I. The Bankruptcy Court's Ruling

  Section 547(b) of the Bankruptcy Code empowers a bankruptcy trustee to avoid any transfer that meets certain requirements. Section 547(c) of the Code sets forth a number of exceptions to the trustee's power to avoid such transfers.*fn3

  In this case, the Bankruptcy Court ruled that "the only defenses to the substance and merits of a preference action available to a defendant are those enumerated in [Section 547(c) of] the Code." (Bankruptcy Order at 7.) The Bankruptcy Court explained that "[t]he rationale is that under rules of statutory construction, where Congress enumerates exceptions to a general prohibition, additional exceptions are not to be implied, absent a contrary legislative intent." (Bankruptcy Order at 6 (quoting Official Unsecured Creditors Comm. of Intrastate Elec. Servs. v. Intrastate Sheet Metal, Inc. (In re Intrastate Elec. Servs., Inc.), Nos. 95 B 20173, 98 A 1923, 98 A 1925, 98 A 1926, 2000 WL 1346696, at *5 (Bankr. N.D. Ill. Sept. 8, 2000).) The Bankruptcy Court further ruled that a party may assert "threshold defenses" that are not specifically enumerated in Section 547(c): "`Threshold defenses' are those defenses that would bar recovery, before even opening the door to consider the substantive nature of the claim. Examples of threshold defenses include, `lack of in personam jurisdiction, service of process, standing, and the like.'" (Bankruptcy Order at 7 (quoting Raleigh v. Mid Am. Nat'l Bank and Trust Co. (In re Stoecker), 131 B.R. 979, 983 (Bankr. N.D. Ill. 1991).)

  Uniden seeks leave to appeal this ruling.

  II. There Is No Significant Difference of Opinion As To Whether Section 547(c) Provides The Exclusive Substantive Defenses To An Action Under Section 547(b)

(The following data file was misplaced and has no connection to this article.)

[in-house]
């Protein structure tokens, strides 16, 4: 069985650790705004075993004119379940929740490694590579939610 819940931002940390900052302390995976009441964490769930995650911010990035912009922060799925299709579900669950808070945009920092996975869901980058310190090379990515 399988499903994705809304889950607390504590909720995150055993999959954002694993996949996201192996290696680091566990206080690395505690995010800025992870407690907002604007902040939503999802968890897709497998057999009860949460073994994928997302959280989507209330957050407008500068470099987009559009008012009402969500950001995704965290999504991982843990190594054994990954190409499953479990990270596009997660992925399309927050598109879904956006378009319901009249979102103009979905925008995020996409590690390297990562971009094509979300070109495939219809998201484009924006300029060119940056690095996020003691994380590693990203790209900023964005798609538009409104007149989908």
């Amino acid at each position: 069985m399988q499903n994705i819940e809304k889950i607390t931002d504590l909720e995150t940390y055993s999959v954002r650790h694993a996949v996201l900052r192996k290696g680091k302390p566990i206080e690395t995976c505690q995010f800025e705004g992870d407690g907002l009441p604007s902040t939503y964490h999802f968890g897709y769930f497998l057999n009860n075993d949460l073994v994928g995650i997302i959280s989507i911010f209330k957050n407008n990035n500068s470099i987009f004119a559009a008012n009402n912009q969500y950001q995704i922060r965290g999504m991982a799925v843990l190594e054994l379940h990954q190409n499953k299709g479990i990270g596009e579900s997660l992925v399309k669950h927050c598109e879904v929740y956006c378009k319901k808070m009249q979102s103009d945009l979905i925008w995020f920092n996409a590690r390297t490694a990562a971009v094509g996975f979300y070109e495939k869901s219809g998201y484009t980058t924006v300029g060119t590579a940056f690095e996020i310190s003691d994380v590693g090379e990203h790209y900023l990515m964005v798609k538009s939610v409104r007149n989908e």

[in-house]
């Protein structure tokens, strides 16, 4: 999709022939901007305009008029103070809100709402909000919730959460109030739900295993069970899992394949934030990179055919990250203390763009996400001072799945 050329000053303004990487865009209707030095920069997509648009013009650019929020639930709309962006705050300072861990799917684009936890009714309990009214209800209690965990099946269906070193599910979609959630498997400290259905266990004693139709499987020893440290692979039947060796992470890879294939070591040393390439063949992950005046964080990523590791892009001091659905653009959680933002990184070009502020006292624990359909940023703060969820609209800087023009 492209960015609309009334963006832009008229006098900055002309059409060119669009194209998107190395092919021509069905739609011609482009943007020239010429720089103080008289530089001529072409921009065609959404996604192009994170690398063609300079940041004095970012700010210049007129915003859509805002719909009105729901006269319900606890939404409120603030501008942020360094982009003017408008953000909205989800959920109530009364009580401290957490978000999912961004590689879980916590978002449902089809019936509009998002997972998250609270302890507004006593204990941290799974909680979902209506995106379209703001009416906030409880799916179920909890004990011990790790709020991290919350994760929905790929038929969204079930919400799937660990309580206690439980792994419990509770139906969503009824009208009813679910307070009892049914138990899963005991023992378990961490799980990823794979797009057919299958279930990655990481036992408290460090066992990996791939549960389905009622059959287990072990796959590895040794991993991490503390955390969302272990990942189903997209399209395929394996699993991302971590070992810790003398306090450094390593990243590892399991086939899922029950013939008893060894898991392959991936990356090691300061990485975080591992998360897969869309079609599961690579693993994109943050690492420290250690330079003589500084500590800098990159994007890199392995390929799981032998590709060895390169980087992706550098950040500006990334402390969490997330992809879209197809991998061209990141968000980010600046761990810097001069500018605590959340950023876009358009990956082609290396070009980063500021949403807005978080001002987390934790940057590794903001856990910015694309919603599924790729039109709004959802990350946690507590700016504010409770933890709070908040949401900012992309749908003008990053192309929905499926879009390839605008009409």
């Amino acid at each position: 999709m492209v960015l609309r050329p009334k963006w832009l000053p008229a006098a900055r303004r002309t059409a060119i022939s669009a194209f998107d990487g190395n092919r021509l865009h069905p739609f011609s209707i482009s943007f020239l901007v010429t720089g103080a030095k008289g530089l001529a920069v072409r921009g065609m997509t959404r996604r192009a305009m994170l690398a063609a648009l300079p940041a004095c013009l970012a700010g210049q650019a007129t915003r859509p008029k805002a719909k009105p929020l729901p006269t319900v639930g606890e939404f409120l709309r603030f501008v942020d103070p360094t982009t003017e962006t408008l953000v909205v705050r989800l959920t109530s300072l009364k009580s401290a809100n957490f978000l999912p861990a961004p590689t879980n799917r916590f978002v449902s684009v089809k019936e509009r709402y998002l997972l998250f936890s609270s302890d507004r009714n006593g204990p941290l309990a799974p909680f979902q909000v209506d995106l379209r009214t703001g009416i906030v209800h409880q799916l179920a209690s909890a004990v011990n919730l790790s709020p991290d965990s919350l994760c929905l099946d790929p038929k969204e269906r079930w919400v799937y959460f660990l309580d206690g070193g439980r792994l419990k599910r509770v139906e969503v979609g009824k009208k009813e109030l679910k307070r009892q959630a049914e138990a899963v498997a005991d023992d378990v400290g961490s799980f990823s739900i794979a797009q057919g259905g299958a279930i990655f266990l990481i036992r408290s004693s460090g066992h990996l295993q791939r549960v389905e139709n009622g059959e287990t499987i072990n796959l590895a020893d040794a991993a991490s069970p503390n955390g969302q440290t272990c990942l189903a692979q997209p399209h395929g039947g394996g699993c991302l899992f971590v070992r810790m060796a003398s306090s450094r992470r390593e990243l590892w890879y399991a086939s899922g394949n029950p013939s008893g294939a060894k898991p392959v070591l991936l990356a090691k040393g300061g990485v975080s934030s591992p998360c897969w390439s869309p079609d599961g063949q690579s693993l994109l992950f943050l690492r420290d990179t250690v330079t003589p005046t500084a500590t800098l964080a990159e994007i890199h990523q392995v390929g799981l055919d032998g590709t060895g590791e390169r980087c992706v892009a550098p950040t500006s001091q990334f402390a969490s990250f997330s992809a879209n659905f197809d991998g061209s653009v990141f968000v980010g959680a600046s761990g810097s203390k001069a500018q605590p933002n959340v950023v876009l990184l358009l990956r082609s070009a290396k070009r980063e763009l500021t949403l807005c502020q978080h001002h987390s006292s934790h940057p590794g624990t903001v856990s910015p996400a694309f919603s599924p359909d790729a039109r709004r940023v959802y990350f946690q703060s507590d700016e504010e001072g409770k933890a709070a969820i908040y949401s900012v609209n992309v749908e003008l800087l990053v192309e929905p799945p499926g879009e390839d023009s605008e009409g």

The parties dispute whether the question of law is contestable. "A question of law is contestable if there are substantial conflicting decisions regarding the claimed controlling issue of law, or the question is not settled by controlling authority and there is a substantial likelihood that the district court ruling will be reversed on appeal." United States v. Moglia, No. 02 C 6131, 2004 WL 1254128, at *3 (N.D. Ill. June 7, 2004).

  Uniden argues that there is a substantial difference of opinion as to whether a preference defendant can assert affirmative defenses other than those specifically enumerated in Section 547(c) and other than "threshold defenses." Uniden acknowledges that there is authority supporting the Bankruptcy Court's ruling, but argues that an immediate appeal is warranted because there is substantial authority contradicting Kmart's position and supporting Uniden's position. Kmart argues that it is unlikely that a court would reverse the Bankruptcy Court's ruling on appeal and that the cases that Uniden cites do not contradict the Bankruptcy Court's ruling. The Court agrees with Kmart.

  Uniden contends that "[s]everal courts (including courts in this District) have held that preference defendants are not limited to raising only those defenses specifically enumerated under § 547(c) of the Bankruptcy Code." In support, Uniden cites three cases: Philip Servs. Corp. v. Luntz (In re Philip Servs. (Del.), Inc.), 267 B.R. 62, 70-71 (Bankr. D. Del. 2001); Dubis v. Heritage Bank and Trust Co. (In re Kenosha Liquidation Corp.), 158 B.R. 774, 777 (Bankr. E.D. Wise. 1993); and Steinberg v. NCNB Nat'l Bank of N.C. (In re Grabill Corp.), 135 B.R. 101, 108 (Bankr. N.D. Ill. 1991). None of these cases, however, contradicts the Bankruptcy Court's ruling.

  In Phillips, the court noted that a preference claim, like any other claim in federal court, is subject to statute of limitations, res judicata, and collateral estoppel-type threshold defenses. This ruling is consistent with the Bankruptcy Court's ruling that the only affirmative defenses allowed are those specifically enumerated in the statute and threshold defenses, such as "in personam jurisdiction, service of process, and standing, and the like."*fn4